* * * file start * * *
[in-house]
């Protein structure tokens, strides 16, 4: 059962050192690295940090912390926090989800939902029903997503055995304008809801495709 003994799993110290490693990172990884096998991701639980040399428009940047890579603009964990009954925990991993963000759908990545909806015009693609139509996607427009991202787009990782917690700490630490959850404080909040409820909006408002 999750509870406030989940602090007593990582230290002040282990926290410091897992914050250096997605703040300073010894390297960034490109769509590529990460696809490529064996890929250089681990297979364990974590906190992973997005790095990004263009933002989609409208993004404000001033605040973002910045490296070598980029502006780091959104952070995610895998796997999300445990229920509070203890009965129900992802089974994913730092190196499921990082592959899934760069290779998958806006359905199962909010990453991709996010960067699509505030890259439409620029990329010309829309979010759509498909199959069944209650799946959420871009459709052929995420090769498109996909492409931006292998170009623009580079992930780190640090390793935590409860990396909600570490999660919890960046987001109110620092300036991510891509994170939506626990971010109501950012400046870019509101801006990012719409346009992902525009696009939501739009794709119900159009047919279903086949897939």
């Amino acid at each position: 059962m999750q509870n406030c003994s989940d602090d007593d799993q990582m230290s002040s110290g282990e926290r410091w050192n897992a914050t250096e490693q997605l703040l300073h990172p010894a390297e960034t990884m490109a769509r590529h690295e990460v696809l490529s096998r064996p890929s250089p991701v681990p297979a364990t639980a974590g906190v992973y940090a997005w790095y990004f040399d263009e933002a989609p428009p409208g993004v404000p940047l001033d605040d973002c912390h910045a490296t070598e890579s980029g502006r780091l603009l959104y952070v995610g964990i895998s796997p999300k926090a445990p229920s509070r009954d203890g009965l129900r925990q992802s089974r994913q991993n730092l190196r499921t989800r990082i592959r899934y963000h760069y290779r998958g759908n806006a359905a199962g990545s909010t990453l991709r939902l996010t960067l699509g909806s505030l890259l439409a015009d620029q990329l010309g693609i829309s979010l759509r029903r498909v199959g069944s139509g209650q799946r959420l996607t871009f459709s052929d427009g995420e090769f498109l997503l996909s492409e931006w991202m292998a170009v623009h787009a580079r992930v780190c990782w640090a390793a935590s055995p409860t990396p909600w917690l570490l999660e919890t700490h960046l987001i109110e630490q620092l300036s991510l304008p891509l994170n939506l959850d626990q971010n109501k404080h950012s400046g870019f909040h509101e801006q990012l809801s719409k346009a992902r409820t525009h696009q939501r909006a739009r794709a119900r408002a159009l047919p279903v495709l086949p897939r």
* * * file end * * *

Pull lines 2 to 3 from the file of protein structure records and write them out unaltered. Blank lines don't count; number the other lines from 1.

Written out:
């Protein structure tokens, strides 16, 4: 059962050192690295940090912390926090989800939902029903997503055995304008809801495709 003994799993110290490693990172990884096998991701639980040399428009940047890579603009964990009954925990991993963000759908990545909806015009693609139509996607427009991202787009990782917690700490630490959850404080909040409820909006408002 999750509870406030989940602090007593990582230290002040282990926290410091897992914050250096997605703040300073010894390297960034490109769509590529990460696809490529064996890929250089681990297979364990974590906190992973997005790095990004263009933002989609409208993004404000001033605040973002910045490296070598980029502006780091959104952070995610895998796997999300445990229920509070203890009965129900992802089974994913730092190196499921990082592959899934760069290779998958806006359905199962909010990453991709996010960067699509505030890259439409620029990329010309829309979010759509498909199959069944209650799946959420871009459709052929995420090769498109996909492409931006292998170009623009580079992930780190640090390793935590409860990396909600570490999660919890960046987001109110620092300036991510891509994170939506626990971010109501950012400046870019509101801006990012719409346009992902525009696009939501739009794709119900159009047919279903086949897939």
């Amino acid at each position: 059962m999750q509870n406030c003994s989940d602090d007593d799993q990582m230290s002040s110290g282990e926290r410091w050192n897992a914050t250096e490693q997605l703040l300073h990172p010894a390297e960034t990884m490109a769509r590529h690295e990460v696809l490529s096998r064996p890929s250089p991701v681990p297979a364990t639980a974590g906190v992973y940090a997005w790095y990004f040399d263009e933002a989609p428009p409208g993004v404000p940047l001033d605040d973002c912390h910045a490296t070598e890579s980029g502006r780091l603009l959104y952070v995610g964990i895998s796997p999300k926090a445990p229920s509070r009954d203890g009965l129900r925990q992802s089974r994913q991993n730092l190196r499921t989800r990082i592959r899934y963000h760069y290779r998958g759908n806006a359905a199962g990545s909010t990453l991709r939902l996010t960067l699509g909806s505030l890259l439409a015009d620029q990329l010309g693609i829309s979010l759509r029903r498909v199959g069944s139509g209650q799946r959420l996607t871009f459709s052929d427009g995420e090769f498109l997503l996909s492409e931006w991202m292998a170009v623009h787009a580079r992930v780190c990782w640090a390793a935590s055995p409860t990396p909600w917690l570490l999660e919890t700490h960046l987001i109110e630490q620092l300036s991510l304008p891509l994170n939506l959850d626990q971010n109501k404080h950012s400046g870019f909040h509101e801006q990012l809801s719409k346009a992902r409820t525009h696009q939501r909006a739009r794709a119900r408002a159009l047919p279903v495709l086949p897939r």